The WiFi Pods can be simply placed between a strong-signal spot and low-signal spot in a home and will automatically build a mesh network to bring faster speeds to more rooms in the house.
They can also be unplugged and moved to any location in the home, hassle free.
The move comes after internet service providers saw record usage in 2020 due to increased home working during the coronavirus pandemic, as well as remote schooling, major video gaming launches and streaming for entertainment.
The WiFi Pods can be simply placed between a strong-signal spot and low-signal spot in a home and will automatically build a mesh network to bring faster speeds to more rooms in the house
Before Christmas Virgin Media said usage in 2020 was the busiest year ever for home broadband as more people connected from home due to lockdown.
Virgin Media is in the process of upgrading its entire network to gigabit speeds by the end of this year. To date, more than seven million homes across the UK have access to these hyperfast speeds through Gig1.
The new Intelligent Wifi hub includes channel optimisation, adaptive band selection and in-home roaming – linking to the best wifi device in the home.
The firm say combined these features will improve the reliability of in-home wifi.
BRITS WATCHED MORE THAN SIX HOURS OF TV A DAY DURING LOCKDOWN: OFCOM
Britons devoured more than five hours of TV a day in lockdown amid a boom in subscription streaming services, Ofcom revealed in August.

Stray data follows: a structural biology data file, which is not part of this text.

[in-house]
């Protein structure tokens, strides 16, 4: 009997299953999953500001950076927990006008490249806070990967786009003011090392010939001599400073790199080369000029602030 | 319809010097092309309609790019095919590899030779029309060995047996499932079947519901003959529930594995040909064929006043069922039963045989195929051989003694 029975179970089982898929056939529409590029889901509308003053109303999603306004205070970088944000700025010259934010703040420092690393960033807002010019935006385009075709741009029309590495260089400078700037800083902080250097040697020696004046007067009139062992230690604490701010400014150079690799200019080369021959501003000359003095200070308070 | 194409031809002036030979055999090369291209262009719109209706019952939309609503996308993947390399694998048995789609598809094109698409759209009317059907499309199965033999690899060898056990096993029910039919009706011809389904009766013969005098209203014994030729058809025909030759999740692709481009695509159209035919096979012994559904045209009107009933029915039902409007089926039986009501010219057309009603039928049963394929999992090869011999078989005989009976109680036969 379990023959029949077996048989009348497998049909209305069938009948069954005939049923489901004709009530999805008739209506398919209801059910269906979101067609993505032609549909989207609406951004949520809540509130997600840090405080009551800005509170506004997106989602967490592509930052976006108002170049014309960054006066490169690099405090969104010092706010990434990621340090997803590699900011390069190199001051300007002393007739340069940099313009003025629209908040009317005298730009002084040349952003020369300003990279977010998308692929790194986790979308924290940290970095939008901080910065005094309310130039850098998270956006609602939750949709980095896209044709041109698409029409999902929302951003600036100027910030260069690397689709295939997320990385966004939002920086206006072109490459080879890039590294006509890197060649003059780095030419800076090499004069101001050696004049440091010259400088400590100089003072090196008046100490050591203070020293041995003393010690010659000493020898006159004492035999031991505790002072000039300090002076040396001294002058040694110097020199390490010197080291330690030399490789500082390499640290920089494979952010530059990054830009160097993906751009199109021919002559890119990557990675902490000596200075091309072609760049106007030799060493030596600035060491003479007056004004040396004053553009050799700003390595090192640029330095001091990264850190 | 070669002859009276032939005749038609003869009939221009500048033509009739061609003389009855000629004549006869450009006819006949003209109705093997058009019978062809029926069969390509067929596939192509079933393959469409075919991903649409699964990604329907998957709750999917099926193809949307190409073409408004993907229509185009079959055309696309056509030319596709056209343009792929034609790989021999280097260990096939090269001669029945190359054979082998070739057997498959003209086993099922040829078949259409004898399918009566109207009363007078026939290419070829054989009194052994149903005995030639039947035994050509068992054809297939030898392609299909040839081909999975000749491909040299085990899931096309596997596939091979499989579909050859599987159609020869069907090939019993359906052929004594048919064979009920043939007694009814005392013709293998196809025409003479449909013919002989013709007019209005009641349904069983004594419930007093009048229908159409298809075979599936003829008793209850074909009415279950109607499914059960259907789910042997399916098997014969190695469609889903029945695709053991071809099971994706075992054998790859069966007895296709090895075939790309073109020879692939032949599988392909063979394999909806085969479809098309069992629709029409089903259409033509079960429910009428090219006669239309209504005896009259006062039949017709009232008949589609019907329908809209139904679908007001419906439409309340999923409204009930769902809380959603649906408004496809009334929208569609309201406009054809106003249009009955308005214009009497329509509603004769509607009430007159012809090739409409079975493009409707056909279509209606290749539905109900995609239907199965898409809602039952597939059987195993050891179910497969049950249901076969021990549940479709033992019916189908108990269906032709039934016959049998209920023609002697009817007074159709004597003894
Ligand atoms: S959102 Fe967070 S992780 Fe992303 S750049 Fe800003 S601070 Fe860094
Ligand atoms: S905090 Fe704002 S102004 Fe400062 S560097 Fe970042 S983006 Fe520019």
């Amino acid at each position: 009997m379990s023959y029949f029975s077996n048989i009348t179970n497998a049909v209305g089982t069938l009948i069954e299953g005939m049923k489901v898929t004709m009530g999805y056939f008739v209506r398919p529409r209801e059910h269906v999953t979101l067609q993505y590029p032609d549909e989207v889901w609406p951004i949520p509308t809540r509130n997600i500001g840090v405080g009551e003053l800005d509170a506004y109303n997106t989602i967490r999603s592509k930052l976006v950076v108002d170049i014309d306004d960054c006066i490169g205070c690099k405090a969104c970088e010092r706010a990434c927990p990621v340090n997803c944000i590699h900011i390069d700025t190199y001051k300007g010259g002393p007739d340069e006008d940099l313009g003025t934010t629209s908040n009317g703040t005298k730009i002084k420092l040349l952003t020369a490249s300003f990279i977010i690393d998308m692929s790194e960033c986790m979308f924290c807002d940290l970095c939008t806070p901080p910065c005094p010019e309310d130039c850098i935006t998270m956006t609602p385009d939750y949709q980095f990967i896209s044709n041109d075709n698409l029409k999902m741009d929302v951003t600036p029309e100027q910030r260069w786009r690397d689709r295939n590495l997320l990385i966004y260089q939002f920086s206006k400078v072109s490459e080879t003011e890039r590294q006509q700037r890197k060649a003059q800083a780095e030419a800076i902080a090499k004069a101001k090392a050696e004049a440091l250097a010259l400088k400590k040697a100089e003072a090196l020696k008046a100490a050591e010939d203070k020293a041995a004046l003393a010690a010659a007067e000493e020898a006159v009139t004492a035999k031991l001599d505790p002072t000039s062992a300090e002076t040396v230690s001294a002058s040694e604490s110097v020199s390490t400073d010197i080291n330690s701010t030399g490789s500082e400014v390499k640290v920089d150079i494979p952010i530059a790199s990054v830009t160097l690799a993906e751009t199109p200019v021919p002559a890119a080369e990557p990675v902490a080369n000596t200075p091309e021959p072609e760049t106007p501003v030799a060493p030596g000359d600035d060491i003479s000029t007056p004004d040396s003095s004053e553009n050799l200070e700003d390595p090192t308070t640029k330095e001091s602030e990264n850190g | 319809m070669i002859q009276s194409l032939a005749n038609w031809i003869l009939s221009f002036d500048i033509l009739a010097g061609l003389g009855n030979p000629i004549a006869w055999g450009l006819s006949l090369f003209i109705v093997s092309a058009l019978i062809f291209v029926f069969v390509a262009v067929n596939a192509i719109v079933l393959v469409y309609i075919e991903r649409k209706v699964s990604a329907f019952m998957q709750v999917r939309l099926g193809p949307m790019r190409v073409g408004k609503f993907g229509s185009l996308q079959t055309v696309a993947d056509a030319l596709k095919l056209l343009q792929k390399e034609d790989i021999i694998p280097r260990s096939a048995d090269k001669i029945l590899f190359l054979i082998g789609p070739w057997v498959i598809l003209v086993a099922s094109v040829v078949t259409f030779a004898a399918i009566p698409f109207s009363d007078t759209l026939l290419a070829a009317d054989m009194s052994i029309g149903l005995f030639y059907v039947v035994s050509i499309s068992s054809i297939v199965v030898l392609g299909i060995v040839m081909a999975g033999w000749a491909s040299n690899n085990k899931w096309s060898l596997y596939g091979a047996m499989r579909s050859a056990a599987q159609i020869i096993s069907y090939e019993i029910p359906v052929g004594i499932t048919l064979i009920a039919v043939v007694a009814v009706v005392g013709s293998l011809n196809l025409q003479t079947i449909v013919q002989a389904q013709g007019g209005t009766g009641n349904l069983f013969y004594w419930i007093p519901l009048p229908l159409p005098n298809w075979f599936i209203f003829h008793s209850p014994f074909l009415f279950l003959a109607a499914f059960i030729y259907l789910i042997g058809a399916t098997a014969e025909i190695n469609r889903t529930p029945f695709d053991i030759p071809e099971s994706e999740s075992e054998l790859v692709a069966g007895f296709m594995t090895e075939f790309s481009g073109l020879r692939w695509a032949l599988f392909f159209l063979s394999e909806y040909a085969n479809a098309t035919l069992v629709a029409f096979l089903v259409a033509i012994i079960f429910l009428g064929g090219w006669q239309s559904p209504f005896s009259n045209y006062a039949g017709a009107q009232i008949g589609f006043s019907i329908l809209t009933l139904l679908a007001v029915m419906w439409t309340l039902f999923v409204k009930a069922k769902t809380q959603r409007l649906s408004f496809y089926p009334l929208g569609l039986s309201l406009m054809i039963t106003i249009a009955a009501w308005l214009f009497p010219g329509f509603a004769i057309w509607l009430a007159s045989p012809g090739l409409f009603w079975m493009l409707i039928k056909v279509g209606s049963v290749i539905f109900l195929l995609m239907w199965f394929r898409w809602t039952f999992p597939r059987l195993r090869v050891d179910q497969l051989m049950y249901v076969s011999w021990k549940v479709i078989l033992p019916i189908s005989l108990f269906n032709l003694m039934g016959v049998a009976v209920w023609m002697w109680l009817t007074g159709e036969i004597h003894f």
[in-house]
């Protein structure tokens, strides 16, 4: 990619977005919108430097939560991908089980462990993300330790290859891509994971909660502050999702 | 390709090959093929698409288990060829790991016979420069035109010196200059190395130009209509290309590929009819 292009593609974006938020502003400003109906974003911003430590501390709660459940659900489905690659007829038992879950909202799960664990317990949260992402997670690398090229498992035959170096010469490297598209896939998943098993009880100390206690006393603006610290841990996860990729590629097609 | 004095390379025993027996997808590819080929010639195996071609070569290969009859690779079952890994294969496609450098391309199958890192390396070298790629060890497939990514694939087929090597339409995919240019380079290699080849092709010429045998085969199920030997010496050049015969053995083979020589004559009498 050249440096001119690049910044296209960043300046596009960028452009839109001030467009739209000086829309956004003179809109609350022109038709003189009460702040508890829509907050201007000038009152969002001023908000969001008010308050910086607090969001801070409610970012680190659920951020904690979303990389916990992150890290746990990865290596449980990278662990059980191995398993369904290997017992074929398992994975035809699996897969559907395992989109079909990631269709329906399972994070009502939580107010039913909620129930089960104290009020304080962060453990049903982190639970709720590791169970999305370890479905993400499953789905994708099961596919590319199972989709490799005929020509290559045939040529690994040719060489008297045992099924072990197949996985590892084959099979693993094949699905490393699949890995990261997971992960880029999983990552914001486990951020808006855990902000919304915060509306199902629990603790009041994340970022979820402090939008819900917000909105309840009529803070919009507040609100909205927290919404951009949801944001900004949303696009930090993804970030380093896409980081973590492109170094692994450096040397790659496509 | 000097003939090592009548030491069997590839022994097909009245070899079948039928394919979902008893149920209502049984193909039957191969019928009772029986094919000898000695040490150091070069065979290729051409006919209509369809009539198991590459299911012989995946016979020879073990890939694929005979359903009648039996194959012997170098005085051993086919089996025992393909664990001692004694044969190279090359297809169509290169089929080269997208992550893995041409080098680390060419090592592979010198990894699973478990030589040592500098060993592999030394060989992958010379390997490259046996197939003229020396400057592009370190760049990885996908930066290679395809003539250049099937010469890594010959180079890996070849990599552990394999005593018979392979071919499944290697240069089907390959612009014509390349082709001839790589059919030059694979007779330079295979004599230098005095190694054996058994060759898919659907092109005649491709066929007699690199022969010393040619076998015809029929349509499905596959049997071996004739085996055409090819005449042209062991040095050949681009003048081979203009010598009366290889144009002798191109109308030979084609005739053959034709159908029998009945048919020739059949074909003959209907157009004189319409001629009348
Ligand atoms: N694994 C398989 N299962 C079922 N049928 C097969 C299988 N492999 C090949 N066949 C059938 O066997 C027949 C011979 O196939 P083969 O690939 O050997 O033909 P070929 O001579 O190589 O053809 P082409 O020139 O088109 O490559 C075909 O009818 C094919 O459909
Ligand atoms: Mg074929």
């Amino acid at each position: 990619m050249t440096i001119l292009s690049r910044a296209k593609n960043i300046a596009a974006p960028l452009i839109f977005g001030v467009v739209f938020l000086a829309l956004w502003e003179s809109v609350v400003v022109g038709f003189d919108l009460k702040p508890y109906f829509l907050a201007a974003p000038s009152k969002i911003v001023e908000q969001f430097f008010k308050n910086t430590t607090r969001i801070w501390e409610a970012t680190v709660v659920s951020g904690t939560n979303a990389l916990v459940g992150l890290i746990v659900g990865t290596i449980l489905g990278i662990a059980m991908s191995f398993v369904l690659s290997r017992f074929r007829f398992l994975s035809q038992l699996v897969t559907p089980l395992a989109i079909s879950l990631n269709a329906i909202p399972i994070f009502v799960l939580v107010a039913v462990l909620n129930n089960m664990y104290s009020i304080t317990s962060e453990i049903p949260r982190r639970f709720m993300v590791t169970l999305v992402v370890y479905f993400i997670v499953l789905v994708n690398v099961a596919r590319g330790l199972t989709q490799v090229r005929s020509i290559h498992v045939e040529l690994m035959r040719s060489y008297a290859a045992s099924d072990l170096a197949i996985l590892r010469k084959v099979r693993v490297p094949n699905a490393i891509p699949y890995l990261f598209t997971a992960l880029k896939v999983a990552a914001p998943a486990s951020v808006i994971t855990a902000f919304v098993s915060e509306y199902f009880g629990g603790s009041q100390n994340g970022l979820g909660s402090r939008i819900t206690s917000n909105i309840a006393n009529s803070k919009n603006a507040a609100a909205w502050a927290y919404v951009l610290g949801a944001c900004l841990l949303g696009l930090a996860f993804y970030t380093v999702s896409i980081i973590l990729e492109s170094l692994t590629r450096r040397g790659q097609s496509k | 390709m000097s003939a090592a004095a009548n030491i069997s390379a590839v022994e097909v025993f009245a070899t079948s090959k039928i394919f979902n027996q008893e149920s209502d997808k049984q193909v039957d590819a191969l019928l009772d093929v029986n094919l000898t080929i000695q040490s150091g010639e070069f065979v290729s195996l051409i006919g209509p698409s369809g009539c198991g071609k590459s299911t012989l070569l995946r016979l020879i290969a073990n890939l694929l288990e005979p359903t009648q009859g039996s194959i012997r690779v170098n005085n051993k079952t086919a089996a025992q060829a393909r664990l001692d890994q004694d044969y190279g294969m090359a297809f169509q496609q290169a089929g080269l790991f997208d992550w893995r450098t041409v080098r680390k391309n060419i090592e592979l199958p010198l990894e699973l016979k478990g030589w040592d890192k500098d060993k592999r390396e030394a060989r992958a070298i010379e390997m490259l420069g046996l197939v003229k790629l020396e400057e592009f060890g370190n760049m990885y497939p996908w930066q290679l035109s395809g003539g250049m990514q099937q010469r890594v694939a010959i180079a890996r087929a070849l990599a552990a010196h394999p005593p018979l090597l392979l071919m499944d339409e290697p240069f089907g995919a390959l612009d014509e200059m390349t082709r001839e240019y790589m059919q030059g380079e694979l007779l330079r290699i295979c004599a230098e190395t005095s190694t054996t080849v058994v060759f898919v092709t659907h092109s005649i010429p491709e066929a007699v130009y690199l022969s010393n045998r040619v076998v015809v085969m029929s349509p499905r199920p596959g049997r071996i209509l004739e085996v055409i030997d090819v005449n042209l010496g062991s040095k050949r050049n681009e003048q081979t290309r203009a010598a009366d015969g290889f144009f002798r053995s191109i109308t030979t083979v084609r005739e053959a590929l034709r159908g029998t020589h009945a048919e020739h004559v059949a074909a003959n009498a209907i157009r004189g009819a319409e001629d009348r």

Staring at screens became a full-time job, with adults spending six hours and 25 minutes – nearly 45 hours a week – on ‘audio-visual content’ in April.
The figures, which also include time spent on computer screens and playing video games, paint a bleak figure for traditional TV channels.
‘Silver streamers’ over the age of 55 have flocked to the likes of Netflix which have already bewitched younger generations.
Ofcom said an ‘accelerated shift’ from TV channels to streaming services is likely to be one of the ‘most significant long-term impacts’ of the pandemic.
It found more than a third of adults ‘can see themselves no longer watching the main TV channels within the next three years’. This rose to more than half of those aged between 16 and 34.
The watchdog’s report said the ‘greatest growth’ during lockdown was enjoyed by streaming services, with existing subscribers watching more and ‘new users embracing [these] services for the first time’.
Ofcom said a staggering 12million adults had signed up to a new subscription service during lockdown, with three million doing so for the first time, including ‘notable rises among older demographics’.
Nearly a third of those aged 55 to 64 watched streaming services in lockdown, compared with 25 per cent beforehand.
The figure for over-64s rose by a quarter, to 15 per cent.
The Ofcom Media Nations 2020 report said the BBC, ITV and other traditional broadcasters enjoyed an initial surge in viewing figures at the start of lockdown, driven by news coverage.
However, this fell away while streaming rivals maintained their momentum.